In addition, we’d know if piroxicam is the correct treatment.
Part 2. Then, we could offer my top-secret weapon: a solution to drain the bladder, short-term as well as short-term.
Of course, I’m joking. There is nothing secret about this solution. It’s in every surgery book.
I insisted several times that my solution “is not for everybody.” I explained that there were possible complications, such as repeated bladder infections. After several conversations, Madeline’s owners took a giant leap of faith. They went against the advice of multiple other vets, including specialists. And they asked me to put this plan into action.
WARNING – the next picture is graphic.
Prior to anesthesia, Madeline’s blood work was checked again to make sure her kidneys were functioning normally and there was no secondary issue caused by her urinary blockage. Everything came back normal and she was prepped for surgery.
Again, the 1st step was to remove the tumor. It was a little bit bigger than a dime. Small, but potentially deadly. It clearly blocked the entire urethra. It was removed as gently as possible from inside the bladder/urethra junction.
The rest of the bladder felt normal to the touch and looked normal. There were no obvious signs of spreading throughout the bladder.
Next, came my no-so-secret weapon: it’s a special tube called a cystostomy tube. This is a soft tube that is placed in the bladder and comes out of a small incision in the belly. The tube has a special valve attached to it to control the flow of urine, allowing the owners to empty the bladder as needed. The tube can remain in place in the short-term. In Madeline’s case, it may very well stay in for life.
Surgery went very well and Madeline recovered smoothly. She went home after her owners were showed how to care for the cystostomy tube.
No big surprise, she was able to urinate on her own shortly following surgery, which was a relief – literally! Regardless, I instructed her owners to use the tube once a day to get comfortable with it. This way, they would be proficient at using it, the day it might be the only option Madeline has to empty her bladder…
About 1 week after surgery, the biopsy report came back. Guess what? Madeline’s tumor was not transitional cell carcinoma! Sadly, it was cancer. It is a rare tumor of the muscle of the bladder called leio-myo-sarcoma. Which doesn’t responds to piroxicam.
Amazingly, the pathologist said that we got it all – although with “very narrow margins”, which means that it is likely to come back.
A week after surgery, Madeline was doing “fantastic”. She was urinating on her own normally. Her owners “could not be happier.” They were taking excellent care of her cystostomy tube and emptying the bladder once daily as instructed.
Two weeks after surgery, the staples were removed. Her owner commented: “We’re doing great! Never happier! Madeline is doing fantastic! It is almost like she knows that her life was saved and she is showering us in kisses to show us her appreciation. She has completely adapted to wearing a cone and even carries her ball around in her cone! The incision site looks clean and dry. We’re so thrilled with how she has progressed so far. We cannot thank you enough for all you have done.”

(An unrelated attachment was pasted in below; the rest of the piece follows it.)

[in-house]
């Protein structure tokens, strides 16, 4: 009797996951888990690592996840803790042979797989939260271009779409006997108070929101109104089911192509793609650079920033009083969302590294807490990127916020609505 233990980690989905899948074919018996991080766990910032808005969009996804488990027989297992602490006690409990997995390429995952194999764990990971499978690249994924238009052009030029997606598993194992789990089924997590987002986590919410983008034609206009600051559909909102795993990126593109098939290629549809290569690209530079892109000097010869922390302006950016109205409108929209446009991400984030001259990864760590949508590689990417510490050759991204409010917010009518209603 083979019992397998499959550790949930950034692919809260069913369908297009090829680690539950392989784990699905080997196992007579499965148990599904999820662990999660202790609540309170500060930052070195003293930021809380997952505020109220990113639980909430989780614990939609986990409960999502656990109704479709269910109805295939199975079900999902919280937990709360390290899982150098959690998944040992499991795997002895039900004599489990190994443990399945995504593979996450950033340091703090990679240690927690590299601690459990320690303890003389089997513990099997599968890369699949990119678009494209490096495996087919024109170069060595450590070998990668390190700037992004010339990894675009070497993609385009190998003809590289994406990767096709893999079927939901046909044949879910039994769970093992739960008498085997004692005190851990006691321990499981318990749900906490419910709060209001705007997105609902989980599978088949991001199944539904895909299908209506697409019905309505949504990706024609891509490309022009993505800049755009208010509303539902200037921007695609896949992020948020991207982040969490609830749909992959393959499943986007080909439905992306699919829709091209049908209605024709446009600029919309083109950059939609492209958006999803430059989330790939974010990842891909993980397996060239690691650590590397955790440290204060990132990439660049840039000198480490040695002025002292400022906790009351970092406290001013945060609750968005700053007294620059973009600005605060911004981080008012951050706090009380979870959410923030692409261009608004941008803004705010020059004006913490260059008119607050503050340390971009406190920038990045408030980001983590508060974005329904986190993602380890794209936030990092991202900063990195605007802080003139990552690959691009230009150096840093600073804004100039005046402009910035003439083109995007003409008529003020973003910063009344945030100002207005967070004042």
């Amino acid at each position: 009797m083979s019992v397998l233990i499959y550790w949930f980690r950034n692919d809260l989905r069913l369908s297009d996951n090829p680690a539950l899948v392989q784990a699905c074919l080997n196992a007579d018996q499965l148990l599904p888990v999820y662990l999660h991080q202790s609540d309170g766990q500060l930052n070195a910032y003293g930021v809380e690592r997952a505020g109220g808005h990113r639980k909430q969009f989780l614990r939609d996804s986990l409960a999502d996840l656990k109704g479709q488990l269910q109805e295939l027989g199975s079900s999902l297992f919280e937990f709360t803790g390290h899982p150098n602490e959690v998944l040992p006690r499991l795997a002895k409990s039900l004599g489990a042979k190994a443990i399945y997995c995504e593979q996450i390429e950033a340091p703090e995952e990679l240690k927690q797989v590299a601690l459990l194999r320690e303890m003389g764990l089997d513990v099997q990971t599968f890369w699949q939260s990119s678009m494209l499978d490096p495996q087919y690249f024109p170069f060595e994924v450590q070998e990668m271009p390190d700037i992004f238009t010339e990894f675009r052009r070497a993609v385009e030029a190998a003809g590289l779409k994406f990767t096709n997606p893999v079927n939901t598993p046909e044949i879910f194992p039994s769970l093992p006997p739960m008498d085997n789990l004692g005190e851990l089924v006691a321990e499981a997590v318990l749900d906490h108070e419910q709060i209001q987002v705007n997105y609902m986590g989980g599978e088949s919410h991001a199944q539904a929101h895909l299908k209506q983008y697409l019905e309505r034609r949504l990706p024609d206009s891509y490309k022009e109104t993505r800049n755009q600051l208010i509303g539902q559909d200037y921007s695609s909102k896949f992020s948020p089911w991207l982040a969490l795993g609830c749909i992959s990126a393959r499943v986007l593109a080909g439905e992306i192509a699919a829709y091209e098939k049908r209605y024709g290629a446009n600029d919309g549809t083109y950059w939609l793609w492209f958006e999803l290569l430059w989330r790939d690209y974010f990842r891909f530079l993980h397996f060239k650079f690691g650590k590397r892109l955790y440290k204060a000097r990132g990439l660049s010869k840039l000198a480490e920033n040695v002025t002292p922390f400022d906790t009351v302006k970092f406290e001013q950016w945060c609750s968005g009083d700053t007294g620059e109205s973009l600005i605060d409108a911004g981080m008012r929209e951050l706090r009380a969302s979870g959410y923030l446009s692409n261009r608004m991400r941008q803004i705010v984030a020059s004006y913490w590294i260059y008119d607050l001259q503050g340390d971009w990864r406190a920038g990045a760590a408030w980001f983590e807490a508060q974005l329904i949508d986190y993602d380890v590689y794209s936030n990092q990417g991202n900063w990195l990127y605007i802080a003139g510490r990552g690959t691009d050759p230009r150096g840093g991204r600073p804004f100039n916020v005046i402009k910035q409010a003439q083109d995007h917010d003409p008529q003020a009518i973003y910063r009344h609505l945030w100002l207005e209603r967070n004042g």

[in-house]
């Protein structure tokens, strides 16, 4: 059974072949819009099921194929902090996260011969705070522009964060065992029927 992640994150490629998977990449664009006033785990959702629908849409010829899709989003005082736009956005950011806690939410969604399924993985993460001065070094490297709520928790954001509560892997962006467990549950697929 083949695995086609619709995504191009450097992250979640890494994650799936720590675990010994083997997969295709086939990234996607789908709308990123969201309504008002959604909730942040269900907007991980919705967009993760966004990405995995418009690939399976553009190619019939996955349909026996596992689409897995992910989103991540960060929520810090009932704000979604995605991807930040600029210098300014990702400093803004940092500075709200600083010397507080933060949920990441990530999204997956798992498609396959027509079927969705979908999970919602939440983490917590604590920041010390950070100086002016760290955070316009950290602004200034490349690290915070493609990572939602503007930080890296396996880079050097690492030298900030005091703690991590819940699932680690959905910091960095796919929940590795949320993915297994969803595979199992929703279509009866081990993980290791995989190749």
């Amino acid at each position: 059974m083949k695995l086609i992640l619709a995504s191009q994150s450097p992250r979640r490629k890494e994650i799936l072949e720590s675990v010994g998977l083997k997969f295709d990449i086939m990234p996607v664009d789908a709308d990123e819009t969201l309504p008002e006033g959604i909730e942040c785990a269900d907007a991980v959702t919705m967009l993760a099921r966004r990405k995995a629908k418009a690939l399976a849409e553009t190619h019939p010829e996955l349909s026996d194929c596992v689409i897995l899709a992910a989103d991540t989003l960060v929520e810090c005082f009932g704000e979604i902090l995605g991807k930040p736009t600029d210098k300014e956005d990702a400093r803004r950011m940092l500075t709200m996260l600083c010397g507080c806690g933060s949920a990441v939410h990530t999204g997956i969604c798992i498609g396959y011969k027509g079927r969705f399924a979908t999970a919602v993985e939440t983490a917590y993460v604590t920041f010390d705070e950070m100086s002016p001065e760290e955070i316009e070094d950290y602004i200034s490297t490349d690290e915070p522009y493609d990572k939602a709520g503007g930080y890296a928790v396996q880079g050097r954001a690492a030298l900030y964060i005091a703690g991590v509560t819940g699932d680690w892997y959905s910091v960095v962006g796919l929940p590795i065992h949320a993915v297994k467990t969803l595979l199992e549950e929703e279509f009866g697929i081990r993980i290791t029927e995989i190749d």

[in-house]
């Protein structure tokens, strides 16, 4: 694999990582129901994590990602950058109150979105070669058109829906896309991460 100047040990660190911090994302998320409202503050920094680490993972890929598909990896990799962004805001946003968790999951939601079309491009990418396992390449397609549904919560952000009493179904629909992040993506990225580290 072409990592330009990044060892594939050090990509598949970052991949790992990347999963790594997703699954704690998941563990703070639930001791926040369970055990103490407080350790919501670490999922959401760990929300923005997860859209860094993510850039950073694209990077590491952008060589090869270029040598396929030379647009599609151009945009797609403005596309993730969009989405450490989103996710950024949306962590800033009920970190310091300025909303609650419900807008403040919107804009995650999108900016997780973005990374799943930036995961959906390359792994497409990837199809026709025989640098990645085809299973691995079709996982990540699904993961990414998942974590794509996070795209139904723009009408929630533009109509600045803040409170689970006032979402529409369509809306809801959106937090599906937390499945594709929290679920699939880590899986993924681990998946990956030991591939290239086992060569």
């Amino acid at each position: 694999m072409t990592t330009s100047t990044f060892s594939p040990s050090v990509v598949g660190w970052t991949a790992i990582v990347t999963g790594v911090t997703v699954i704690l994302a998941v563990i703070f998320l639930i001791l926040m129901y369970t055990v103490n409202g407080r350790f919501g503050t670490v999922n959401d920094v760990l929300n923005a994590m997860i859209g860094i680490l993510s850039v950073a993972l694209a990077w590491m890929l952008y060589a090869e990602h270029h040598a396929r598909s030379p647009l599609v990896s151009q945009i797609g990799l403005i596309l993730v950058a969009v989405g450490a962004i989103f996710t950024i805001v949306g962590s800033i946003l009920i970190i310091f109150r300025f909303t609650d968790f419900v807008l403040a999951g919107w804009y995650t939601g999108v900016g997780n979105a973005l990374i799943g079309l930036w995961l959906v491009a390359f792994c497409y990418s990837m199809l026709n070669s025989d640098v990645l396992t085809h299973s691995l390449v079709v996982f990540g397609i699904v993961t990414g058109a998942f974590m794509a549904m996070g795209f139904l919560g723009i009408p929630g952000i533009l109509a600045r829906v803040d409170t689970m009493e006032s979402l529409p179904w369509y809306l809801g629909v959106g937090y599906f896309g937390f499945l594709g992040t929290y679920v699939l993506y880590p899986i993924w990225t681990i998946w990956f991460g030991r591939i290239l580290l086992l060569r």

I guess the giant leap of faith was the right decision…
Please understand that my point in sharing Madeline’s story is not to brag. My goal is not to show that I am smarter than anybody else.
My goal however, is to remind loving pet owners of a few important, simple facts (which long-time readers have read about many times before in this blog):
. Don’t make assumption when it comes to a cancer diagnosis. Lives are at stake here. Demand proof of the diagnosis – when possible. I’ve treated many “cancer” patients who never had cancer at all…
. Trust your gut. If you are not comfortable with a practice, or a vet, or a treatment plan, then get a 2nd or a 3rd opinion. Within reason of course.
. Just because you’re not a vet doesn’t mean that you can’t use your own logic. If there is a blockage, are there viable solutions to relieve it? If cancer is suspected, can we prove it? Can we find out which type before a treatment is recommended?
Madeline’s owners unknowingly did all of that. They weren’t satisfied with the lack of options to help their dog. They thought that there might be a better solution than a death sentence. Fortunately for Madeline, they were right.
We don’t know how long Madeline will be around. Bladder cancer is a serious diagnosis. To me, and to her owners, it’s not so much a matter of quantity of life (ie survival), it’s mostly a matter of quality of life. Being able to urinate freely is one of the mandatory requirements.
Madeline owner concludes: “We couldn’t be more grateful for what Dr. Zeltzman has done. Although we do know that she still has cancer, Dr. Zeltzman gave us more time with our baby. Most importantly, he gave us options while giving her pain relief.“
Phil Zeltzman, DVM, DACVS, CVJ, Fear Free Certified